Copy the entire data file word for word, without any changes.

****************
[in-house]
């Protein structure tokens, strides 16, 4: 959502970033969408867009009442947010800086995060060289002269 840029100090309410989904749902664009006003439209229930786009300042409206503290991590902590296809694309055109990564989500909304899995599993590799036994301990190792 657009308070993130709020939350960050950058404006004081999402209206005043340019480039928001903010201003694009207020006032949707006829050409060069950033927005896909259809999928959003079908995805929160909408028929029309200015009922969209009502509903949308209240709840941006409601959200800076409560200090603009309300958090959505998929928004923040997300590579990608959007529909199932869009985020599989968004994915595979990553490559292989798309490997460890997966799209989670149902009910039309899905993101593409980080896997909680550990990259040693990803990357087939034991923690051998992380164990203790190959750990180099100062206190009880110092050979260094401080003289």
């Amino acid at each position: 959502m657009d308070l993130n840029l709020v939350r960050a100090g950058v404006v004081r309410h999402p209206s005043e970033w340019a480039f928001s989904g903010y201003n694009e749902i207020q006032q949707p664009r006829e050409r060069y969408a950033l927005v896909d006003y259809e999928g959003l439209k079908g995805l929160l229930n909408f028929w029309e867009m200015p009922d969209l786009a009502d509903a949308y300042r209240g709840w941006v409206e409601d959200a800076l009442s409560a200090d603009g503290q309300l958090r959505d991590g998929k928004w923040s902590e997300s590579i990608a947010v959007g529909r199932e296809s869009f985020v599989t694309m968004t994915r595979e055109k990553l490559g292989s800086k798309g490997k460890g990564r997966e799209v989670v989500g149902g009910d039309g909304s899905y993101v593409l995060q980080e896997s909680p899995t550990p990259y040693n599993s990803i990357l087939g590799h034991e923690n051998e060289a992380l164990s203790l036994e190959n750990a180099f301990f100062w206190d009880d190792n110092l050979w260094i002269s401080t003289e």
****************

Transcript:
[in-house]
């Protein structure tokens, strides 16, 4: 959502970033969408867009009442947010800086995060060289002269 840029100090309410989904749902664009006003439209229930786009300042409206503290991590902590296809694309055109990564989500909304899995599993590799036994301990190792 657009308070993130709020939350960050950058404006004081999402209206005043340019480039928001903010201003694009207020006032949707006829050409060069950033927005896909259809999928959003079908995805929160909408028929029309200015009922969209009502509903949308209240709840941006409601959200800076409560200090603009309300958090959505998929928004923040997300590579990608959007529909199932869009985020599989968004994915595979990553490559292989798309490997460890997966799209989670149902009910039309899905993101593409980080896997909680550990990259040693990803990357087939034991923690051998992380164990203790190959750990180099100062206190009880110092050979260094401080003289």
């Amino acid at each position: 959502m657009d308070l993130n840029l709020v939350r960050a100090g950058v404006v004081r309410h999402p209206s005043e970033w340019a480039f928001s989904g903010y201003n694009e749902i207020q006032q949707p664009r006829e050409r060069y969408a950033l927005v896909d006003y259809e999928g959003l439209k079908g995805l929160l229930n909408f028929w029309e867009m200015p009922d969209l786009a009502d509903a949308y300042r209240g709840w941006v409206e409601d959200a800076l009442s409560a200090d603009g503290q309300l958090r959505d991590g998929k928004w923040s902590e997300s590579i990608a947010v959007g529909r199932e296809s869009f985020v599989t694309m968004t994915r595979e055109k990553l490559g292989s800086k798309g490997k460890g990564r997966e799209v989670v989500g149902g009910d039309g909304s899905y993101v593409l995060q980080e896997s909680p899995t550990p990259y040693n599993s990803i990357l087939g590799h034991e923690n051998e060289a992380l164990s203790l036994e190959n750990a180099f301990f100062w206190d009880d190792n110092l050979w260094i002269s401080t003289e």